If I understand the rules of the english language… the penalties are for “defacing, giving false info or NOT declaring”! There is no provision for penalizing you for not fill out the form if you have nothing to declare. There are Supreme Court cases that uphold the gov’t ability to say/ask just about anything they want in the body of their forms… but in the penalty paragraph they have to be truthful. Keep that in mind as you hand your life away. Been here over 20 yrs flying over 50 trips and never have filed out a form… never brought anything in to “declare”. Even had an Attendant get an Ag Officer on the plane before we could leave to harrass me about it. I explained what the form said “in english” and that it did not pertian to me since I had nothing to declare, he got insistant until I explained that he probably did not want to have this conversation with me in front of all the other passengers, which would expose the Ag position and all the sheep behind me might stop bahing. I offered to follow him off the plane and he just said they knew who I was (by my seat assinment) and would be contacting me. Never heard another word from them. And 20 flight later… still haven’t filled one out. Of course if I were to bring something in that needs declared I’d be happy to follow the rules of the “law” and file the form. Read your forms folks and learn your english.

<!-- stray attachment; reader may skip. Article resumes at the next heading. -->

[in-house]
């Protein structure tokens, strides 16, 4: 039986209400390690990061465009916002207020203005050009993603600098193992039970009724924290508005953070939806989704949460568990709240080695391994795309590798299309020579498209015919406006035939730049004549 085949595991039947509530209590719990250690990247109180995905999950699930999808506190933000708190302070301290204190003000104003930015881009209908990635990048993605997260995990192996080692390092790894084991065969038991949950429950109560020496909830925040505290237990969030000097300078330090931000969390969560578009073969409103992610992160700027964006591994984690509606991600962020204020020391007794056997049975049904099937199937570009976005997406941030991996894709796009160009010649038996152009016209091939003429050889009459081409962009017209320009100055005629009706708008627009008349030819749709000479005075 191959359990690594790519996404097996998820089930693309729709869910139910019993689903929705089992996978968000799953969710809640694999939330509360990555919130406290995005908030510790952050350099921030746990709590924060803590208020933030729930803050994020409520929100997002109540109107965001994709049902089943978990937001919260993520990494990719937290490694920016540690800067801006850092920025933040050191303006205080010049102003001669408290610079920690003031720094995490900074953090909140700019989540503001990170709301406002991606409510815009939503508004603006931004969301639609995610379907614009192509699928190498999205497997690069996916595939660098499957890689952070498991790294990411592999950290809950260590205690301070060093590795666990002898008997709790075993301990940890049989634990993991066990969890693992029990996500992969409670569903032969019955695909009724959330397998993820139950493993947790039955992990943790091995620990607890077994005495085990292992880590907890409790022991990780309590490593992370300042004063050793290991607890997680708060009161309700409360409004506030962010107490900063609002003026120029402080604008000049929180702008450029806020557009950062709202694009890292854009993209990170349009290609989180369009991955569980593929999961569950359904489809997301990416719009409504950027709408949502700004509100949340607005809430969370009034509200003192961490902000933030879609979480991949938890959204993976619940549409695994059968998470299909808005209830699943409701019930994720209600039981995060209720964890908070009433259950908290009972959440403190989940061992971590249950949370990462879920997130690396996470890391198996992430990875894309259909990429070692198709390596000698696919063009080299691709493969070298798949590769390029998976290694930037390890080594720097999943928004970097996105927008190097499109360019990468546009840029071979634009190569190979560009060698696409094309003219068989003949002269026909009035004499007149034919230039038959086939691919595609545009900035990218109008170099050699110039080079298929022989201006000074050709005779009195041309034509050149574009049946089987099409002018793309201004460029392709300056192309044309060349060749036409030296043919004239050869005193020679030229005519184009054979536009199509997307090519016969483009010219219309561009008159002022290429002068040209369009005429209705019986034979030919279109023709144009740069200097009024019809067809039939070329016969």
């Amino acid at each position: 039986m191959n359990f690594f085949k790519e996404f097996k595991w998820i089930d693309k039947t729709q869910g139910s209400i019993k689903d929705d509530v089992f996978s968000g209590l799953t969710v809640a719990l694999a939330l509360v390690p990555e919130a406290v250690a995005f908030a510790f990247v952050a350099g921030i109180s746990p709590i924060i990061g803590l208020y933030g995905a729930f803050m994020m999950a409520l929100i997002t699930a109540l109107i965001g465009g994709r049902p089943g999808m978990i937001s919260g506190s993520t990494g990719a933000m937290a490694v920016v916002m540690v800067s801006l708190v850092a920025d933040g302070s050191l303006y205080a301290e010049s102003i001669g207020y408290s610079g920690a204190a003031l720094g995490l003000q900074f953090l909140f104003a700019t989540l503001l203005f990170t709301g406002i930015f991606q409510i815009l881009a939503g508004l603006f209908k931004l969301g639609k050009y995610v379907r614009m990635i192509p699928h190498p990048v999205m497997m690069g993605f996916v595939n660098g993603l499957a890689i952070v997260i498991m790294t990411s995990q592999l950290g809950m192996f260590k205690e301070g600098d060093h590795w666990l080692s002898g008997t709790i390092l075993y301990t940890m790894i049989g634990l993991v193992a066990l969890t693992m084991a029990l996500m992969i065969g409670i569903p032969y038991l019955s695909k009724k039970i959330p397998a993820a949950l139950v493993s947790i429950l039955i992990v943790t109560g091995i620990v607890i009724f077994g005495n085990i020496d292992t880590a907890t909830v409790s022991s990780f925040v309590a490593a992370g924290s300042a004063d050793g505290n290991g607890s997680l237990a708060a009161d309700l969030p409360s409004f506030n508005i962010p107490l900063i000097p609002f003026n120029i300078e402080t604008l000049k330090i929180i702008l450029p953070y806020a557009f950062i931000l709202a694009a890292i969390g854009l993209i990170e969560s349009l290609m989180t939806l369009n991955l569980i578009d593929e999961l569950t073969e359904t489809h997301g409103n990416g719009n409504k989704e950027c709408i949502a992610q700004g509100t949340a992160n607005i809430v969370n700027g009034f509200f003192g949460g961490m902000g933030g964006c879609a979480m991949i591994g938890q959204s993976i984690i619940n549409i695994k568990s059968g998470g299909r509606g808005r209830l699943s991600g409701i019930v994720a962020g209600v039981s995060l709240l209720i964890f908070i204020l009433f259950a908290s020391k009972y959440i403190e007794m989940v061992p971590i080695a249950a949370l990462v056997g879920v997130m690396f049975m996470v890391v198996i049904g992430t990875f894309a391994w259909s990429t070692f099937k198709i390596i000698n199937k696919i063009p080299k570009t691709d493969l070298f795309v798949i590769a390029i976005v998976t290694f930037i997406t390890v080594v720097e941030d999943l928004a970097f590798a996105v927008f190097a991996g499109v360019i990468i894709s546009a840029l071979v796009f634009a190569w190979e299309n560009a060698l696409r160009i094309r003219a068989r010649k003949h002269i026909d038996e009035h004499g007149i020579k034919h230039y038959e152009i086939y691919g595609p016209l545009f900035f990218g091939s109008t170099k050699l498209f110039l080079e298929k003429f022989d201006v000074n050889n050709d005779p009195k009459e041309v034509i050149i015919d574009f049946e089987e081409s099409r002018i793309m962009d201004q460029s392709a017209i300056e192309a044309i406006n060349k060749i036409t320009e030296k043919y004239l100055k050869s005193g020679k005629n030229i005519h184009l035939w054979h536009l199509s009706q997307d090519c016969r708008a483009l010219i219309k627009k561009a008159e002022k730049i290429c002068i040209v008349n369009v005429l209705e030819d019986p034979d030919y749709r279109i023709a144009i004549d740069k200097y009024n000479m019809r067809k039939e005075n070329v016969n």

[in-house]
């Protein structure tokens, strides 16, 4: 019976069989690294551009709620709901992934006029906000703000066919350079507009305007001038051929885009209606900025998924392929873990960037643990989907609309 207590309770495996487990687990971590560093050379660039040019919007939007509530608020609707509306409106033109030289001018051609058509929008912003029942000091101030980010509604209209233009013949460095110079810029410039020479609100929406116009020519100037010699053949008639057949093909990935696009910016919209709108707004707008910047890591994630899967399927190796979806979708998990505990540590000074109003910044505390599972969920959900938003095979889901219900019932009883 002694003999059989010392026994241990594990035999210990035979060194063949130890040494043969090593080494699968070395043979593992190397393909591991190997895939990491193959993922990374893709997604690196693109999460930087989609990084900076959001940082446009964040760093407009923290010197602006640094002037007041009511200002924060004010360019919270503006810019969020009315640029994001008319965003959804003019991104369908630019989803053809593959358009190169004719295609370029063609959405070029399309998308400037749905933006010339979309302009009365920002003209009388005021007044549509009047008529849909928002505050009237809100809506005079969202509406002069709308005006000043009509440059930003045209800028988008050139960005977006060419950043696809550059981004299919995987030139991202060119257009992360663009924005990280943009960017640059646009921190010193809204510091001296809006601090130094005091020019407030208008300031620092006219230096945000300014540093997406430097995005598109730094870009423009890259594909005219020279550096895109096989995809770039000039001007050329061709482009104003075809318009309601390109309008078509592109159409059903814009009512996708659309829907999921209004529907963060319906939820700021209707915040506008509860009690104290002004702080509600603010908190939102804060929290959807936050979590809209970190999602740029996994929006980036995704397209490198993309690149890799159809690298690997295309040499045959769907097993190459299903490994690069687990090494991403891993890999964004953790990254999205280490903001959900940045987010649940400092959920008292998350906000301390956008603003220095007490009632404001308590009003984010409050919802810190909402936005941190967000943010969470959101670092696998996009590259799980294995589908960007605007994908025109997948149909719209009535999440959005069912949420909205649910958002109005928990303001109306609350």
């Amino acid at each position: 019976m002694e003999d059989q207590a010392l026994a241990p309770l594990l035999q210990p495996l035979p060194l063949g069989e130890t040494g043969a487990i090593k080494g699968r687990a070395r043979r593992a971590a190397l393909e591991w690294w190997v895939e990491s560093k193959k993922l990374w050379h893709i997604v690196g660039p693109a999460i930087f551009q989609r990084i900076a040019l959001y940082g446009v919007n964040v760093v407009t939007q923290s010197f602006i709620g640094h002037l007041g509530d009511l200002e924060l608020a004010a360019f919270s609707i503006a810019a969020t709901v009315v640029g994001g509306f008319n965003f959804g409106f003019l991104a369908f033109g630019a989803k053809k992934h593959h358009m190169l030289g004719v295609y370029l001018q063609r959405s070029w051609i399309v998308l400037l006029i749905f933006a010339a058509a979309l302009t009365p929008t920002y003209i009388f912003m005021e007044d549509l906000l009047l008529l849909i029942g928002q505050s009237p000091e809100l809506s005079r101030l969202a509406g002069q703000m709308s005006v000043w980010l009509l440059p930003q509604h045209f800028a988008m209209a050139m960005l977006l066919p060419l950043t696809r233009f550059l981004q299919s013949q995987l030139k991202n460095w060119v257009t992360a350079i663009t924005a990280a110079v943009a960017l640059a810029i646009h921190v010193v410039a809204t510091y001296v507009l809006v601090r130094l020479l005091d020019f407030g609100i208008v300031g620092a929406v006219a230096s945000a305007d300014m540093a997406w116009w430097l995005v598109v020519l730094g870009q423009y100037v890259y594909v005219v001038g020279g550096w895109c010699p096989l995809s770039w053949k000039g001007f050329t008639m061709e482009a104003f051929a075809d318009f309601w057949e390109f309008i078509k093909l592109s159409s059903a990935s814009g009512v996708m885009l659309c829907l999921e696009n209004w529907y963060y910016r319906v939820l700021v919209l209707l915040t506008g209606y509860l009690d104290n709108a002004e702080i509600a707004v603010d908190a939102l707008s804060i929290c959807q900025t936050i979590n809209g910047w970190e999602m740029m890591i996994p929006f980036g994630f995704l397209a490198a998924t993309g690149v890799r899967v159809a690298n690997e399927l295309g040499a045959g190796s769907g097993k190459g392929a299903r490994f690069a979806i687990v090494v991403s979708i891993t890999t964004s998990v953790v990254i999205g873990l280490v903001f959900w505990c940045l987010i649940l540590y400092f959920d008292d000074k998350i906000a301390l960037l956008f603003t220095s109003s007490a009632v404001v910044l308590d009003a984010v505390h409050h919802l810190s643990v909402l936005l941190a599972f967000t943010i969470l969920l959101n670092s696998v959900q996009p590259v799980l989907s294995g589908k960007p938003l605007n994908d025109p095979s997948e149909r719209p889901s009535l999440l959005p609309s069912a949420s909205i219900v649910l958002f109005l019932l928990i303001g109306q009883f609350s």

To the “moderator”… It will be interesting to see if this is “moderated” away like so many of our other freedoms or if I am now put on some “list”. I commend you if you find it within yourself to post this. After the shenanigans of the gov’t and the “powers that be” of late… and just watching the last few episodes of 24 last night, I’m even more conscious of how nefarious the activities of the power brokers can be. The web with it’s “Comment” and/or “Reply” are fast becoming the last stand for some semblance of truth… except even those postings can be easily manipulated to say what the “hosts” want them to say. I will understand if you do not post this reply. It was really meant for you, not the general public, but feel free if you wish to post it. I’ve tried over the years to research the “Mandatory Declaration Form” and keep up with any new regulations that might change the wording to make it truly mandatory. The airlines I have noticed are much less forceful about the forms so someone must have taken them to task about lying to their customers. I have pointed the merits of the form out to lawyers, Airline Attendants and anyone who askes and everyone that I clarify the form with immediatly recognized it’s incongruity. I’m sure if you read it you will see it too. Aloha Oe, Brett